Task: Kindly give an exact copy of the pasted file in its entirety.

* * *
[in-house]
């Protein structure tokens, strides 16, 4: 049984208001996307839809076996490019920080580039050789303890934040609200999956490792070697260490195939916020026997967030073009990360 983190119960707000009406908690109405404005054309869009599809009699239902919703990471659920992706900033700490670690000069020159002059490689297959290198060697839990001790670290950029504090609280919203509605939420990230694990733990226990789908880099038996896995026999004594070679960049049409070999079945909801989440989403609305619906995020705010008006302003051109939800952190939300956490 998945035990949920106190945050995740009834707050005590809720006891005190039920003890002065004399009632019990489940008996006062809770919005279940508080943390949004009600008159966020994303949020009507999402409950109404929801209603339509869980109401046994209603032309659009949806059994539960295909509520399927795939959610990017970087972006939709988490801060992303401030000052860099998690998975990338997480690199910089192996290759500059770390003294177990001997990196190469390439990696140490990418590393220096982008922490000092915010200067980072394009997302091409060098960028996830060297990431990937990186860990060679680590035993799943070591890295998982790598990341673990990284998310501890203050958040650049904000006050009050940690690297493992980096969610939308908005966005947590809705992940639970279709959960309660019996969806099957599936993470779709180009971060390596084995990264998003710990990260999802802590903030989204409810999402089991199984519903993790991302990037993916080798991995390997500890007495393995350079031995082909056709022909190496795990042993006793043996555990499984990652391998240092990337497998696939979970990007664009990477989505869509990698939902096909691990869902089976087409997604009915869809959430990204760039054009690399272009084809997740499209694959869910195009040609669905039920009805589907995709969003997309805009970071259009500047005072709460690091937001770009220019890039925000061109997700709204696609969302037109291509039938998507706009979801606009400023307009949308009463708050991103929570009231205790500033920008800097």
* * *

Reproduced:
[in-house]
């Protein structure tokens, strides 16, 4: 049984208001996307839809076996490019920080580039050789303890934040609200999956490792070697260490195939916020026997967030073009990360 983190119960707000009406908690109405404005054309869009599809009699239902919703990471659920992706900033700490670690000069020159002059490689297959290198060697839990001790670290950029504090609280919203509605939420990230694990733990226990789908880099038996896995026999004594070679960049049409070999079945909801989440989403609305619906995020705010008006302003051109939800952190939300956490 998945035990949920106190945050995740009834707050005590809720006891005190039920003890002065004399009632019990489940008996006062809770919005279940508080943390949004009600008159966020994303949020009507999402409950109404929801209603339509869980109401046994209603032309659009949806059994539960295909509520399927795939959610990017970087972006939709988490801060992303401030000052860099998690998975990338997480690199910089192996290759500059770390003294177990001997990196190469390439990696140490990418590393220096982008922490000092915010200067980072394009997302091409060098960028996830060297990431990937990186860990060679680590035993799943070591890295998982790598990341673990990284998310501890203050958040650049904000006050009050940690690297493992980096969610939308908005966005947590809705992940639970279709959960309660019996969806099957599936993470779709180009971060390596084995990264998003710990990260999802802590903030989204409810999402089991199984519903993790991302990037993916080798991995390997500890007495393995350079031995082909056709022909190496795990042993006793043996555990499984990652391998240092990337497998696939979970990007664009990477989505869509990698939902096909691990869902089976087409997604009915869809959430990204760039054009690399272009084809997740499209694959869910195009040609669905039920009805589907995709969003997309805009970071259009500047005072709460690091937001770009220019890039925000061109997700709204696609969302037109291509039938998507706009979801606009400023307009949308009463708050991103929570009231205790500033920008800097």